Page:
Sustainable Development Research: Green Procurement

Recent research has addressed the role of green procurement as a potential economic development tool. Towards this end:

Balancing the need for job growth and environmental benefits is paramount for communities and regions. Both needs must be met in order to foster sustainable communities. In doing so, a critical piece of the puzzle that reorients the discussion, is the concept of green employment. The “green economy” is broadly oriented around the idea of employment opportunities in environmentally preservative industries. However, despite the hype, deriving and developing robust, research-driven strategies towards green jobs development has been elusive. What low hanging fruit may exist in achieving sustainability goals through green economic growth? One overlooked tool is the role of municipal procurement. Research suggests that green procurement can provide sustainability benefits by fostering local markets for green goods and services. As summarized by a recently published scholarly research article in the International Journal of Public Sector Management:

• Purpose – The research seeks to demonstrate how local entities, such as cities and
counties, can use environmentally preferable purchasing plans as a tool in developing the
local green economy. First, we focus specifically on either the rise of economic
development programs through buy-local efforts, or the focus on environmental
sustainability through green procurement programs. Second, we discuss how locally
driven, environmentally preferable purchasing could be used as a strategy to marry these
goals together and utilize procurement as a tool to achieve green local economic
development.


• Design/methodology/approach – This research used qualitative methods to examine both
procurement for economic development through the use of buy local campaigns, in
addition to environmentally preferable procurement policies that have been used to
bolster environmental quality in communities.


• Findings – Green local economic development can be achieved by melding together
procurement programs previously singularly focused on either economic development
aims, or environmental preservation. It is found that procurement can be used as a viable
tool in fostering both economic and environmental goals, and as a key policy and
planning tool for sub-national governments in the pursuit of a green economy.


• Originality/value – Given the increased attention of achieving sustainable development in
communities, this paper seeks to re-envision procurement as one crucial tool for
municipalities and regional governments that seek to bolster green jobs in their
communities. The paper seeks to develop a new framework for public procurement
through this investigation.The results of this research are immediately applicable at the metropolitan level, and can provide a range of innovative benefits for communities seeking environmental benefits, jobs growth in green jobs, and equity goals. Cities are major market actors and can utilize their influence to achieve sustainability goals.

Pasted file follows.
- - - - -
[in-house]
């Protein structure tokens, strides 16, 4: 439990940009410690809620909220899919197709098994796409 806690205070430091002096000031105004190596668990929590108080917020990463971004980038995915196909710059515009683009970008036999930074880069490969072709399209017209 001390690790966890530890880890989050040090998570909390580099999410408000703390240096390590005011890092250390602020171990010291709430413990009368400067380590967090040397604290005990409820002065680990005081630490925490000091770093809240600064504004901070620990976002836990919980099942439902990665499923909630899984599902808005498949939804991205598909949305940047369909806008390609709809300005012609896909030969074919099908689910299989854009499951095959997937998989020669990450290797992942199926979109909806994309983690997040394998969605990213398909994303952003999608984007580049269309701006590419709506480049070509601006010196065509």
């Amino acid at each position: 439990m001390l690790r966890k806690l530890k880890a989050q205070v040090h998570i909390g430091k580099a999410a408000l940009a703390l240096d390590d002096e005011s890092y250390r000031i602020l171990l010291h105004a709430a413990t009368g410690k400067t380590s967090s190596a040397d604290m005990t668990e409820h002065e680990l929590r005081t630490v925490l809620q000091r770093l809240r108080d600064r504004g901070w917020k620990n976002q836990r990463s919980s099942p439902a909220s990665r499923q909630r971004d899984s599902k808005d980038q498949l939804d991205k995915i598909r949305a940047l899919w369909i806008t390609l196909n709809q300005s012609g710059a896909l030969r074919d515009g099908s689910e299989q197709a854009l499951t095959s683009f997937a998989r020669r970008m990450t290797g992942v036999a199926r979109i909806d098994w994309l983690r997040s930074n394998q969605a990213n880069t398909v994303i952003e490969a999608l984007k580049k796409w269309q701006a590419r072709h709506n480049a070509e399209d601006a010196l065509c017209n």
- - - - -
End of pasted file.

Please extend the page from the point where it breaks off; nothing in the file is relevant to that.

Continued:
In summary, this economic development plan intends to develop a viable green economy
strategy through the following components:
1) Identifying products purchased by the public sector in substantial volume that can
reasonably be expected to be both produced locally, and produced in an environmentally preferable manner.

2) Determining whether or not “industry needs” related to green product production can
be met by locating in one of the areas in the metropolitan area that may be currently
or potentially cited for clean tech growth. Specifically, we can:
a. Determine other economic incentives and industry incubation strategies that
could be married to government purchasing to generate further demand for
these goods.
b. Determine needed workforce strategies and work in conjunction with the
workforce development community in order to achieve results.

3) Implementing purchasing of these products through a targeted and strategically
advised approach to green procurement. In addition to environmental considerations,
local economic development potential should be key in selecting products to be fast tracked.
The plan may be informed by existing initiatives and serve as a model for
implementation in other municipalities in the region.


4) Growing Markets and Reducing Prices by allowing greater volumes of procurement
for green goods and services by multi-agency procurement across jurisdictional lines,
and through public private partnerships with private corporations also desiring such
green goods and services. Such products can be made accessible by reducing the costs
for such products through bulk procurement. This can bolster equity by allowing
companies in lower-income areas to procure such products at the lower rate. This
fosters the full spectrum of sustainability values—equity, economic, and
environmental results.


In conclusion, we can achieve sustainability goals in part through an economic development plan that combines “environmental preferable purchasing policies” and “buy local” ordinances as a seed for growing the local economy to be robust, profitable for all, and “green.” A healthy local, clean economy will in turn provide economic stability for government agencies, allowing these agencies to invest in the region’s infrastructure by working together through joint procurement to effectively generate markets for green goods and services.


For more information on the role of procurement: 

Planning Magazine Article on "Buying Green:  Worrel_Nijaki article.pdf

International Journal on Public Sector Management:  nijakiprocurementIJPSM-3.pdf

Presentation on Sustainable Procurement:  greensalon.pptx

 

 

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